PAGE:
Become A Master Scuba Diver (MSD)
As an Open Water, Advanced, or even Rescue Diver, you may be wondering what more you can do to enhance your skills without having to achieve professional status. Behold, the Master Scuba Diver; the best of the best when it comes down to recreational diving.
The prerequisites to get here mean a fair bit of training lies ahead of you, but once you make the leap you join an elite club reserved for fewer than 2% of divers. First off, you need a minimum of 50 logged dives. You also need to be certified to at least Rescue Diver level and have at least five PADI specialties, aka ‘specs’, under your belt.
Why do the MSD Program?
This may sound like an obvious one but it’s true: the more you dive, the more experienced you become. You will gain familiarity with diving in different conditions, having different dive buddies, and will be placed in all sorts of exciting scenarios (some of which will get your heart racing for sure, if you like an adrenaline rush!)
You wouldn’t be much of a master if you’re not able to handle yourself and others safely under the water, which is exactly why a prerequisite is to be at least a Rescue Diver.
The EFR (first aid) and rescue course combination is the perfect way to learn about in-water emergencies and how to spot problems in other divers as they happen.
– Be The Best
There is much learning curve along the way to becoming an MSD. What with all the specs your do and dives racking up in your logbook, you soon become that knowledgeable diving wizard your buddies can only aspire to be. People will come to you for answers and look up to you as a higher-ranking diver, but this won’t be a problem what with all that experience you’ve got!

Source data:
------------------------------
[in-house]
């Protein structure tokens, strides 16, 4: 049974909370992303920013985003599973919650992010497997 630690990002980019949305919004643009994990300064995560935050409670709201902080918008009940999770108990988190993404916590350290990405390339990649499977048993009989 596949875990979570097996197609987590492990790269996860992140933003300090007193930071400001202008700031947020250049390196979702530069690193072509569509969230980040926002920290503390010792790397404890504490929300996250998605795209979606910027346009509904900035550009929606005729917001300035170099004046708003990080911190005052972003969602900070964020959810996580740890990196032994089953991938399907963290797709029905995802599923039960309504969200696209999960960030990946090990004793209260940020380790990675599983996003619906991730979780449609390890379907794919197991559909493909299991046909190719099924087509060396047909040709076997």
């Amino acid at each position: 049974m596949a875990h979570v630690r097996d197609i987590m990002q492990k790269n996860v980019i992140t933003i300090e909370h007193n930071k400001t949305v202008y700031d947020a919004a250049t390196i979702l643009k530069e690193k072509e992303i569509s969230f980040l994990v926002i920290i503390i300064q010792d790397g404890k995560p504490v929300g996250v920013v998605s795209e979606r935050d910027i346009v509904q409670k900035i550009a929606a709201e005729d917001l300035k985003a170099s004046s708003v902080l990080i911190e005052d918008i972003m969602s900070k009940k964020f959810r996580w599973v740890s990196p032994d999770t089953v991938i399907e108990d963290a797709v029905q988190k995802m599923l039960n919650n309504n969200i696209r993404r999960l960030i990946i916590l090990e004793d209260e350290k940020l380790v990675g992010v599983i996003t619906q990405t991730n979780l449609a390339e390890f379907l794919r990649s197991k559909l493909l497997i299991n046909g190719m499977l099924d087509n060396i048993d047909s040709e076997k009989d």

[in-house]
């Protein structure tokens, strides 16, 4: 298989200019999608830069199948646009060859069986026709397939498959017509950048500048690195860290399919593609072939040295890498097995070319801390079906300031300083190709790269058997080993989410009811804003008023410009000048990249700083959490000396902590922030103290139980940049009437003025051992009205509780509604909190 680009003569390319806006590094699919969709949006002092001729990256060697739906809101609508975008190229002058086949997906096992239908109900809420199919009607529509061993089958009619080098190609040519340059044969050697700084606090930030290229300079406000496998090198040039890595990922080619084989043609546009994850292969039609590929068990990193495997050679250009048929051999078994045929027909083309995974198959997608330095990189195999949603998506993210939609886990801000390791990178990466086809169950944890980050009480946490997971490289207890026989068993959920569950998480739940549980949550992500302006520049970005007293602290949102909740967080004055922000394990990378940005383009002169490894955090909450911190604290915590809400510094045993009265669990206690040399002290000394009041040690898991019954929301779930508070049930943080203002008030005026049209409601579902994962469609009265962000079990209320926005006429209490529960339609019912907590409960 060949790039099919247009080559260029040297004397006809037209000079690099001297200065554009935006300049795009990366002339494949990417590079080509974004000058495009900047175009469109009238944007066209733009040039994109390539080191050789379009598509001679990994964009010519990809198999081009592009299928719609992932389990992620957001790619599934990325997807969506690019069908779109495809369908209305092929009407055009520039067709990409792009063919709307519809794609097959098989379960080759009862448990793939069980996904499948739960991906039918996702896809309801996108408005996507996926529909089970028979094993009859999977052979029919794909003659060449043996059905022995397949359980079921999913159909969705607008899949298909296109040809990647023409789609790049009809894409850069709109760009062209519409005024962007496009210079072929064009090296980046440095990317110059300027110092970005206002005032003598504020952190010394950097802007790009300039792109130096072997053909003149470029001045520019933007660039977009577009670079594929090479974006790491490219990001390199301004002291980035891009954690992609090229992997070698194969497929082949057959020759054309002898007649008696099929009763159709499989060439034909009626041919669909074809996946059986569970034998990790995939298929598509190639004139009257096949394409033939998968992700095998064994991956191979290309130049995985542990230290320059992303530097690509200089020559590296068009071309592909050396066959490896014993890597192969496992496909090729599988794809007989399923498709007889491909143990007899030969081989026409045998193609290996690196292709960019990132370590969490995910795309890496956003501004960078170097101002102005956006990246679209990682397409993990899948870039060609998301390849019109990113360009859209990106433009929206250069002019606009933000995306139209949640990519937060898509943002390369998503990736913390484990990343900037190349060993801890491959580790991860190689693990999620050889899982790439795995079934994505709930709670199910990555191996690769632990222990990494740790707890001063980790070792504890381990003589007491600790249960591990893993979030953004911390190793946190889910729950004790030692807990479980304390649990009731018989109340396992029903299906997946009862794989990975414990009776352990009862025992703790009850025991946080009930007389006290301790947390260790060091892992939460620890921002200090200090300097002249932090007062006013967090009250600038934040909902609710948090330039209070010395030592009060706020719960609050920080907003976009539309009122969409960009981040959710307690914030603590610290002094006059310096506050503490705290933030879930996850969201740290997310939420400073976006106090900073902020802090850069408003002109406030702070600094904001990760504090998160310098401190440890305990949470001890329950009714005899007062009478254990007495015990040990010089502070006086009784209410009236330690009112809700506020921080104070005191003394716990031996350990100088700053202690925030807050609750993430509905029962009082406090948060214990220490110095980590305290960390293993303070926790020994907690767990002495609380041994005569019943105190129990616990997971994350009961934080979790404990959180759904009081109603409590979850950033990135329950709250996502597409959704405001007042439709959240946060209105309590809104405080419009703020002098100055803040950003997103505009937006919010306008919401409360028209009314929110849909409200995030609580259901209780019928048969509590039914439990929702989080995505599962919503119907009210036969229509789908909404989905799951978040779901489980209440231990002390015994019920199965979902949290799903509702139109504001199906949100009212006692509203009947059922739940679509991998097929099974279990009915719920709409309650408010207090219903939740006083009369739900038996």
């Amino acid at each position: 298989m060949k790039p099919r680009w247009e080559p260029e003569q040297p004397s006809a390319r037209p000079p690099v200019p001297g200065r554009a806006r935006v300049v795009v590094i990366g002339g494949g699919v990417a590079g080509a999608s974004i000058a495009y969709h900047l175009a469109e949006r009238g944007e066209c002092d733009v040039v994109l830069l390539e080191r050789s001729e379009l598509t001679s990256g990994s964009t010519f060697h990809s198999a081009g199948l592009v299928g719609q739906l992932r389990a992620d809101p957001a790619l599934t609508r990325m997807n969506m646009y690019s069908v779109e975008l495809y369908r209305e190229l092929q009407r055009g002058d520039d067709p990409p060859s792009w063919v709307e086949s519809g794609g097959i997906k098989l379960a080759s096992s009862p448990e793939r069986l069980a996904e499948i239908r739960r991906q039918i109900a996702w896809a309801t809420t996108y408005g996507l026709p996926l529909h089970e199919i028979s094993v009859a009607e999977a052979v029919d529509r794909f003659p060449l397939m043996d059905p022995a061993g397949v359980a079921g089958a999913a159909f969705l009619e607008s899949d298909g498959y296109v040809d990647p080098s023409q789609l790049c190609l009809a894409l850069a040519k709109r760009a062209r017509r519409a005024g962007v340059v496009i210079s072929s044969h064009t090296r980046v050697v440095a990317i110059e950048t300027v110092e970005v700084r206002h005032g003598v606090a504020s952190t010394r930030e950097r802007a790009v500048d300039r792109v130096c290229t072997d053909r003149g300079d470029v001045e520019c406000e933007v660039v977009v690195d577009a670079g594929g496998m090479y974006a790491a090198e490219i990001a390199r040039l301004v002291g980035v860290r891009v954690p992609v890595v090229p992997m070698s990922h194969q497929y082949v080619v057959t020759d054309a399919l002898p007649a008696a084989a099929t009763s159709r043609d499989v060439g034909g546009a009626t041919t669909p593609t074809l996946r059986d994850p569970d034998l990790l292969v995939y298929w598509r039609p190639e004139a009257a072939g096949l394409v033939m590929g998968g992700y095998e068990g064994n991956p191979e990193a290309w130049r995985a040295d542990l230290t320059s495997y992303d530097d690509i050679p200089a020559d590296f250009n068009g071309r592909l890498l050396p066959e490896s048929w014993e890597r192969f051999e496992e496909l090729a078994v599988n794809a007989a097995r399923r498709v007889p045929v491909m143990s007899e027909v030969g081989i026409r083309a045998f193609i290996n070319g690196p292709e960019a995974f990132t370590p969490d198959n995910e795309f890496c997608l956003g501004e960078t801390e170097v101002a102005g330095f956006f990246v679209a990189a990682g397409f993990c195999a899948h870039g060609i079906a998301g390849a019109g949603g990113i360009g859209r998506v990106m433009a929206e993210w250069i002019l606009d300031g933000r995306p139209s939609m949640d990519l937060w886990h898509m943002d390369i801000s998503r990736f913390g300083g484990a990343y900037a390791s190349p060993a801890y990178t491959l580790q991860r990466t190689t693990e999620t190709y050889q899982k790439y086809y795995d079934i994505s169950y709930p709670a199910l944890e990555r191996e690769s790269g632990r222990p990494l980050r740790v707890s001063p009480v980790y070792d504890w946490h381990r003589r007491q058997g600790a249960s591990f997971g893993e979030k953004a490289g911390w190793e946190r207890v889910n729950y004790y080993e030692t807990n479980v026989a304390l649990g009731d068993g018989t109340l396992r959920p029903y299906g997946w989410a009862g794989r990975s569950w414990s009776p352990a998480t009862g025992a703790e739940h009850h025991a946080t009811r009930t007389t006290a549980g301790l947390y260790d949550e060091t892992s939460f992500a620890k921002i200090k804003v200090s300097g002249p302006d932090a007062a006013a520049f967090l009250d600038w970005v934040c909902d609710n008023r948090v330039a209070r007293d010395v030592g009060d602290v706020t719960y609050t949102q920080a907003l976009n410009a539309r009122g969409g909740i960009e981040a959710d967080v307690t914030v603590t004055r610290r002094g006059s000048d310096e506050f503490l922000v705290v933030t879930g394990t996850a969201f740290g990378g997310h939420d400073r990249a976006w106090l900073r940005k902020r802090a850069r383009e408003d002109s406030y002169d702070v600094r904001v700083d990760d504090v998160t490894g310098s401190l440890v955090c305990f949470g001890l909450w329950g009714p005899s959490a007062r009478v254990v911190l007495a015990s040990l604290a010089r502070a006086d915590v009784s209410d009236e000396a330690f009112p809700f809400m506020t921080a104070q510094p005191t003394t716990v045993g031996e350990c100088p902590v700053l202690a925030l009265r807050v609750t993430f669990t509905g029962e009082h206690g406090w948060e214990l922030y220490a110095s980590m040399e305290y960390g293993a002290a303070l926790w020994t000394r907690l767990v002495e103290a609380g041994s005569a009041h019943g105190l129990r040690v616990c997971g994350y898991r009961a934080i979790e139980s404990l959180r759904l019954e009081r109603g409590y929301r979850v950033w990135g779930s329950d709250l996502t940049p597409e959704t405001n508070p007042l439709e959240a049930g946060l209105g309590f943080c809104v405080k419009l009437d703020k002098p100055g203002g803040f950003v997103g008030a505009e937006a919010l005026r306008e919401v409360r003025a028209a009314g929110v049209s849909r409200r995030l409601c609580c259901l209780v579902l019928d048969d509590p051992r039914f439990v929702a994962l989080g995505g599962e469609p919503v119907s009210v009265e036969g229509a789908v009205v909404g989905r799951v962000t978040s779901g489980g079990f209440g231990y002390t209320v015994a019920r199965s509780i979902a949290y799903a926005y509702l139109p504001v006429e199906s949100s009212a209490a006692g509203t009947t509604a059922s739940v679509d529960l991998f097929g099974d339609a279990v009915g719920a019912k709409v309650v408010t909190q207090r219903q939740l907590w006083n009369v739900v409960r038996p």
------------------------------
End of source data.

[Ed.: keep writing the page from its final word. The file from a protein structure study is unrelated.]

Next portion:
– You Choose Your Goal
It might get boring if you’re doing the same dive sites day-in day-out, with no real purpose while you’re down there. Don’t forget why you started diving in the first place. So mix things up a bit, choose some specialties you like the look of and re-kindle your passion for diving by setting some new goals!
What ‘Specs’ Should I Do?
This one is up to you! Koh Tao has some perfect options for you to select from, so here is a breakdown of a couple of favourites:
Diving on a wreck is like taking a step into the past. This doesn’t necessarily mean a ship, but also cars, airplanes and other vessels. There are a couple of wrecks around Koh Tao, but the most popular one by far is the HTMS Sattakut.
A WWII ship built in the US, donated to the Thai Navy and sunk in 2011 for a recreational wreck dive. Taking the PADI Wreck Diver specialty will teach you how to survey and map the site, using reels and lines to penetrate the wreck and advanced techniques to avoid kicking up silt or destroying the wreck itself.
There’s something mysterious about the deep ocean that lures us in and makes us want to explore it further. Large pelagic creatures such as whale sharks roam deeper waters, and there are wrecks around Koh Tao which lie below 30m.
During the Deep Diver specialty course you’ll learn how to deal with nitrogen narcosis and improve your gas supply management skills. Whatever your reasons for wanting to go deeper, getting certified to confidently dive to 40m will really expand the dive sites you can visit.